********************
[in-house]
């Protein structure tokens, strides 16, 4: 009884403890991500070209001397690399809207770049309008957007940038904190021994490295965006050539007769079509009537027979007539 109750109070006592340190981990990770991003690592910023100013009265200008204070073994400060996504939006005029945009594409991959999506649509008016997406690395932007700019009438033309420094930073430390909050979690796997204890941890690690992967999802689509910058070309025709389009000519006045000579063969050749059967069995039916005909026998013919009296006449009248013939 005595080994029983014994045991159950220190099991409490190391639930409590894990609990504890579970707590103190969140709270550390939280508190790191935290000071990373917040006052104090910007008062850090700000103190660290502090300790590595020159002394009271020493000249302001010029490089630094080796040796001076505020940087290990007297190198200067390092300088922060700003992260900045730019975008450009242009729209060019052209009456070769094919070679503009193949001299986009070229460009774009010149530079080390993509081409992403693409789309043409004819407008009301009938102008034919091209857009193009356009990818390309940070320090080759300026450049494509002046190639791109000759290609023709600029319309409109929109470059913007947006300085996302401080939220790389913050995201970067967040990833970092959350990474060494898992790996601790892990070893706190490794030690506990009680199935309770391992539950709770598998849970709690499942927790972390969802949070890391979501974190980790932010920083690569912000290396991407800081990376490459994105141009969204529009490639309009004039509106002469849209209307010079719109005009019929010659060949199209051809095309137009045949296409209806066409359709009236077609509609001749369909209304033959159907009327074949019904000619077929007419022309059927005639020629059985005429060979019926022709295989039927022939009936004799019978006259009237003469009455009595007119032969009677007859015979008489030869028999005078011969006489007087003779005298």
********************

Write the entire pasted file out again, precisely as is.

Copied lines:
[in-house]
């Protein structure tokens, strides 16, 4: 009884403890991500070209001397690399809207770049309008957007940038904190021994490295965006050539007769079509009537027979007539 109750109070006592340190981990990770991003690592910023100013009265200008204070073994400060996504939006005029945009594409991959999506649509008016997406690395932007700019009438033309420094930073430390909050979690796997204890941890690690992967999802689509910058070309025709389009000519006045000579063969050749059967069995039916005909026998013919009296006449009248013939 005595080994029983014994045991159950220190099991409490190391639930409590894990609990504890579970707590103190969140709270550390939280508190790191935290000071990373917040006052104090910007008062850090700000103190660290502090300790590595020159002394009271020493000249302001010029490089630094080796040796001076505020940087290990007297190198200067390092300088922060700003992260900045730019975008450009242009729209060019052209009456070769094919070679503009193949001299986009070229460009774009010149530079080390993509081409992403693409789309043409004819407008009301009938102008034919091209857009193009356009990818390309940070320090080759300026450049494509002046190639791109000759290609023709600029319309409109929109470059913007947006300085996302401080939220790389913050995201970067967040990833970092959350990474060494898992790996601790892990070893706190490794030690506990009680199935309770391992539950709770598998849970709690499942927790972390969802949070890391979501974190980790932010920083690569912000290396991407800081990376490459994105141009969204529009490639309009004039509106002469849209209307010079719109005009019929010659060949199209051809095309137009045949296409209806066409359709009236077609509609001749369909209304033959159907009327074949019904000619077929007419022309059927005639020629059985005429060979019926022709295989039927022939009936004799019978006259009237003469009455009595007119032969009677007859015979008489030869028999005078011969006489007087003779005298």